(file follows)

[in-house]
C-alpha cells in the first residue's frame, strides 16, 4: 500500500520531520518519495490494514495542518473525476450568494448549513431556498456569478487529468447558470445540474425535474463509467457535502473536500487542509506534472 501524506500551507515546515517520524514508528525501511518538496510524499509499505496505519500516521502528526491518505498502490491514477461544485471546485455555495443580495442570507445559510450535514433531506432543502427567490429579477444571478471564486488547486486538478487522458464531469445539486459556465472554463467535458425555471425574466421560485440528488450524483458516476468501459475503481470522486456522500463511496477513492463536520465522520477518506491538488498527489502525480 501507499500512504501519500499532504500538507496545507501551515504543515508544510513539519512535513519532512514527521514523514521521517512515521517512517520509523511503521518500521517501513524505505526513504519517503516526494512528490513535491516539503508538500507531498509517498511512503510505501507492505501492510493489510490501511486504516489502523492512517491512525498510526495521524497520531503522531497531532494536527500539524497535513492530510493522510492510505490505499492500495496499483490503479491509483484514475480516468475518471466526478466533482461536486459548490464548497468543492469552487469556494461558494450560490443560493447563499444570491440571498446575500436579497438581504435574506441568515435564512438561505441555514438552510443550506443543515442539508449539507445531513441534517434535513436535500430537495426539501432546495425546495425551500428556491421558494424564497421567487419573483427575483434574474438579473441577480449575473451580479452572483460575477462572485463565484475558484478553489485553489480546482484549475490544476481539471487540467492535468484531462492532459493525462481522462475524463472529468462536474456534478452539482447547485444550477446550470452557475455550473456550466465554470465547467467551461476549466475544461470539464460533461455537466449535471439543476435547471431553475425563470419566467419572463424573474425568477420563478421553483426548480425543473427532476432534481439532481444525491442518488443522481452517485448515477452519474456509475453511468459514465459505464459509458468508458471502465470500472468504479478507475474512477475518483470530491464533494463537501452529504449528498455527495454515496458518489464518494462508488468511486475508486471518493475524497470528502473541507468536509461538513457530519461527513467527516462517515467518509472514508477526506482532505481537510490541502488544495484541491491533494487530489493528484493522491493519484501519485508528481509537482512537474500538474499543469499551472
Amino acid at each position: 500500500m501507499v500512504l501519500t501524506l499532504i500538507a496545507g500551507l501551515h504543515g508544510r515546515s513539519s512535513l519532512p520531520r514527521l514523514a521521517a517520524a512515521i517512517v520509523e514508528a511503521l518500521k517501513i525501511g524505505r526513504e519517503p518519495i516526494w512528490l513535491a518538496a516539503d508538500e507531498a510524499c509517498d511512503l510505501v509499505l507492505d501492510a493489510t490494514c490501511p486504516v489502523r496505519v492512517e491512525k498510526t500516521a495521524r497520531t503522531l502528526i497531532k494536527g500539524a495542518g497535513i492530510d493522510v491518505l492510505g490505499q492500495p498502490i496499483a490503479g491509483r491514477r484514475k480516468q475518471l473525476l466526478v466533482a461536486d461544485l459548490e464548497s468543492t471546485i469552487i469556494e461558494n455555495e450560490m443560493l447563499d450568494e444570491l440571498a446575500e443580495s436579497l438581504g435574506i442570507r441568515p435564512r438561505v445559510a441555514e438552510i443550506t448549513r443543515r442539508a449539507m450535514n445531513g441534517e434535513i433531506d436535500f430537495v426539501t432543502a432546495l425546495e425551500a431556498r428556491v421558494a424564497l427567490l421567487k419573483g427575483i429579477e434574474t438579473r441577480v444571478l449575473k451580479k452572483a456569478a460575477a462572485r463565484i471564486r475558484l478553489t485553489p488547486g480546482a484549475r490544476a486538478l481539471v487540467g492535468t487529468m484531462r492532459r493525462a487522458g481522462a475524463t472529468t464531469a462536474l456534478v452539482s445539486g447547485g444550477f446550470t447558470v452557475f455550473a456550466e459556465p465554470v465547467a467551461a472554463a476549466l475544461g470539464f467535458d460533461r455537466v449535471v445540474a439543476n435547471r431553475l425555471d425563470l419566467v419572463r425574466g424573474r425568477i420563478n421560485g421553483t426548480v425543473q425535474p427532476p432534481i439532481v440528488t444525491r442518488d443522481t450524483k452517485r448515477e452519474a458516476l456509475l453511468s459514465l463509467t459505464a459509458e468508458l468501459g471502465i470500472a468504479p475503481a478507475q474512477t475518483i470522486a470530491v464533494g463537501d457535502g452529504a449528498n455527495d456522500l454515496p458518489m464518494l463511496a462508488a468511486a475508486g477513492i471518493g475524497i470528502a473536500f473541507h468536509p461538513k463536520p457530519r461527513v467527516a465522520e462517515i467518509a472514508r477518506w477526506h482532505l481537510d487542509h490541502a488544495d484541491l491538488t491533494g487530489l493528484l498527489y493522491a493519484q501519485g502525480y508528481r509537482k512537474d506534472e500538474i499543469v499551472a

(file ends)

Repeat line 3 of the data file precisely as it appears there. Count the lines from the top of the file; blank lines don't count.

Amino acid at each position: 500500500m501507499v500512504l501519500t501524506l499532504i500538507a496545507g500551507l501551515h504543515g508544510r515546515s513539519s512535513l519532512p520531520r514527521l514523514a521521517a517520524a512515521i517512517v520509523e514508528a511503521l518500521k517501513i525501511g524505505r526513504e519517503p518519495i516526494w512528490l513535491a518538496a516539503d508538500e507531498a510524499c509517498d511512503l510505501v509499505l507492505d501492510a493489510t490494514c490501511p486504516v489502523r496505519v492512517e491512525k498510526t500516521a495521524r497520531t503522531l502528526i497531532k494536527g500539524a495542518g497535513i492530510d493522510v491518505l492510505g490505499q492500495p498502490i496499483a490503479g491509483r491514477r484514475k480516468q475518471l473525476l466526478v466533482a461536486d461544485l459548490e464548497s468543492t471546485i469552487i469556494e461558494n455555495e450560490m443560493l447563499d450568494e444570491l440571498a446575500e443580495s436579497l438581504g435574506i442570507r441568515p435564512r438561505v445559510a441555514e438552510i443550506t448549513r443543515r442539508a449539507m450535514n445531513g441534517e434535513i433531506d436535500f430537495v426539501t432543502a432546495l425546495e425551500a431556498r428556491v421558494a424564497l427567490l421567487k419573483g427575483i429579477e434574474t438579473r441577480v444571478l449575473k451580479k452572483a456569478a460575477a462572485r463565484i471564486r475558484l478553489t485553489p488547486g480546482a484549475r490544476a486538478l481539471v487540467g492535468t487529468m484531462r492532459r493525462a487522458g481522462a475524463t472529468t464531469a462536474l456534478v452539482s445539486g447547485g444550477f446550470t447558470v452557475f455550473a456550466e459556465p465554470v465547467a467551461a472554463a476549466l475544461g470539464f467535458d460533461r455537466v449535471v445540474a439543476n435547471r431553475l425555471d425563470l419566467v419572463r425574466g424573474r425568477i420563478n421560485g421553483t426548480v425543473q425535474p427532476p432534481i439532481v440528488t444525491r442518488d443522481t450524483k452517485r448515477e452519474a458516476l456509475l453511468s459514465l463509467t459505464a459509458e468508458l468501459g471502465i470500472a468504479p475503481a478507475q474512477t475518483i470522486a470530491v464533494g463537501d457535502g452529504a449528498n455527495d456522500l454515496p458518489m464518494l463511496a462508488a468511486a475508486g477513492i471518493g475524497i470528502a473536500f473541507h468536509p461538513k463536520p457530519r461527513v467527516a465522520e462517515i467518509a472514508r477518506w477526506h482532505l481537510d487542509h490541502a488544495d484541491l491538488t491533494g487530489l493528484l498527489y493522491a493519484q501519485g502525480y508528481r509537482k512537474d506534472e500538474i499543469v499551472a